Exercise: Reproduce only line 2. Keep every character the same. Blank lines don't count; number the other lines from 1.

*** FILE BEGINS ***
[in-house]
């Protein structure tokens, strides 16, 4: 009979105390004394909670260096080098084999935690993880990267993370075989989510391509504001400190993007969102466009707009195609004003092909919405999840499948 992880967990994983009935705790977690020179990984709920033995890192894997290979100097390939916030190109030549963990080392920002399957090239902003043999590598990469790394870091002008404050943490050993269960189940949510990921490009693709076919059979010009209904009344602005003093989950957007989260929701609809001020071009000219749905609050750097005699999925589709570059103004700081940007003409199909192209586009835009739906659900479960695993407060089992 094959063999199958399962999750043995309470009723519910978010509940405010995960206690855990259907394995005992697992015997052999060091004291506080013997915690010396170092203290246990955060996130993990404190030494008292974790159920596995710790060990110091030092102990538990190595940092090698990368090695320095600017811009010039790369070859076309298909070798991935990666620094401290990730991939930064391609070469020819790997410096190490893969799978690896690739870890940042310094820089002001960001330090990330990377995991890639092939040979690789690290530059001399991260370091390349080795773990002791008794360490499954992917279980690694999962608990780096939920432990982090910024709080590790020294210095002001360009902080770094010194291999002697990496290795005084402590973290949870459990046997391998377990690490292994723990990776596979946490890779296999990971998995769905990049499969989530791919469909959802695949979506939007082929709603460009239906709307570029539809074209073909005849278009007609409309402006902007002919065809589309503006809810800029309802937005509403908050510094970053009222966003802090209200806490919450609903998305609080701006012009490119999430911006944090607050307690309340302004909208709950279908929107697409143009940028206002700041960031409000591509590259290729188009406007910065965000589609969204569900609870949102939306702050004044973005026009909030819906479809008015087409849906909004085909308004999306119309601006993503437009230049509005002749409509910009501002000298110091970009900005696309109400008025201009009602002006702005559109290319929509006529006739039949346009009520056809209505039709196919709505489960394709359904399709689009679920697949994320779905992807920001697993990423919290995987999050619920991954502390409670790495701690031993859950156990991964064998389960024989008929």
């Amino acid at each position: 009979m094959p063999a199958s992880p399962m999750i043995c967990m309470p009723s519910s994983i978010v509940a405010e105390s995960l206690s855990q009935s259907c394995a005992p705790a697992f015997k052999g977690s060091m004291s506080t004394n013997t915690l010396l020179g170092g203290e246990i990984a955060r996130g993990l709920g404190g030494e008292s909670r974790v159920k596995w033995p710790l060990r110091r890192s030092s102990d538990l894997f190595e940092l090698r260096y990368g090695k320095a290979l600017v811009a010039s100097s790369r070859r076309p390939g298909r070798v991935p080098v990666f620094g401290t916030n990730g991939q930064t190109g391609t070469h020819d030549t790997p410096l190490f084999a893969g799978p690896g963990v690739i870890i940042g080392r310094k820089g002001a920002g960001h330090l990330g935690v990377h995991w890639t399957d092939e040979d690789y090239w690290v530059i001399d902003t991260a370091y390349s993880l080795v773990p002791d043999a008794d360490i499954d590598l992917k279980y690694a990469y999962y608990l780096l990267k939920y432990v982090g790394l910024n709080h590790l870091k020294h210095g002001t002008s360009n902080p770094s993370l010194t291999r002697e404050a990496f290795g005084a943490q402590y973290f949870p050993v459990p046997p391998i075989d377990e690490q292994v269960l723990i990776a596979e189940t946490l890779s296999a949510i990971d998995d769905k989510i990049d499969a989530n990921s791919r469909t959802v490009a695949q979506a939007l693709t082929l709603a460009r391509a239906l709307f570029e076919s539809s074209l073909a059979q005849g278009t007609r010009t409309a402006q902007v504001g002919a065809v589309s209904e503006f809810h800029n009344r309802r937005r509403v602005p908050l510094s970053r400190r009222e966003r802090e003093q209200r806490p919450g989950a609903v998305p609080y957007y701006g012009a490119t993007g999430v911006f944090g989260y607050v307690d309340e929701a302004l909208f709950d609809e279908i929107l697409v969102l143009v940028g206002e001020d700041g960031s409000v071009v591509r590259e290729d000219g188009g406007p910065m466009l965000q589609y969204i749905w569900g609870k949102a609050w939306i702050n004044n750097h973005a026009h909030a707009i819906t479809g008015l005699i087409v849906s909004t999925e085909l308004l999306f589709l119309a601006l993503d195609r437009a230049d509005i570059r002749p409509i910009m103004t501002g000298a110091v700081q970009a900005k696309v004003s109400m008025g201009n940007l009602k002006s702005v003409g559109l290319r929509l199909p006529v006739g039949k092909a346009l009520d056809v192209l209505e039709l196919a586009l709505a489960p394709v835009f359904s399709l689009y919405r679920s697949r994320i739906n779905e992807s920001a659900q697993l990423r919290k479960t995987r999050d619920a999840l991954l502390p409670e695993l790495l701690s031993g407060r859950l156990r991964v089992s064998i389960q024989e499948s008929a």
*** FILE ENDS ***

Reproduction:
């Protein structure tokens, strides 16, 4: 009979105390004394909670260096080098084999935690993880990267993370075989989510391509504001400190993007969102466009707009195609004003092909919405999840499948 992880967990994983009935705790977690020179990984709920033995890192894997290979100097390939916030190109030549963990080392920002399957090239902003043999590598990469790394870091002008404050943490050993269960189940949510990921490009693709076919059979010009209904009344602005003093989950957007989260929701609809001020071009000219749905609050750097005699999925589709570059103004700081940007003409199909192209586009835009739906659900479960695993407060089992 094959063999199958399962999750043995309470009723519910978010509940405010995960206690855990259907394995005992697992015997052999060091004291506080013997915690010396170092203290246990955060996130993990404190030494008292974790159920596995710790060990110091030092102990538990190595940092090698990368090695320095600017811009010039790369070859076309298909070798991935990666620094401290990730991939930064391609070469020819790997410096190490893969799978690896690739870890940042310094820089002001960001330090990330990377995991890639092939040979690789690290530059001399991260370091390349080795773990002791008794360490499954992917279980690694999962608990780096939920432990982090910024709080590790020294210095002001360009902080770094010194291999002697990496290795005084402590973290949870459990046997391998377990690490292994723990990776596979946490890779296999990971998995769905990049499969989530791919469909959802695949979506939007082929709603460009239906709307570029539809074209073909005849278009007609409309402006902007002919065809589309503006809810800029309802937005509403908050510094970053009222966003802090209200806490919450609903998305609080701006012009490119999430911006944090607050307690309340302004909208709950279908929107697409143009940028206002700041960031409000591509590259290729188009406007910065965000589609969204569900609870949102939306702050004044973005026009909030819906479809008015087409849906909004085909308004999306119309601006993503437009230049509005002749409509910009501002000298110091970009900005696309109400008025201009009602002006702005559109290319929509006529006739039949346009009520056809209505039709196919709505489960394709359904399709689009679920697949994320779905992807920001697993990423919290995987999050619920991954502390409670790495701690031993859950156990991964064998389960024989008929």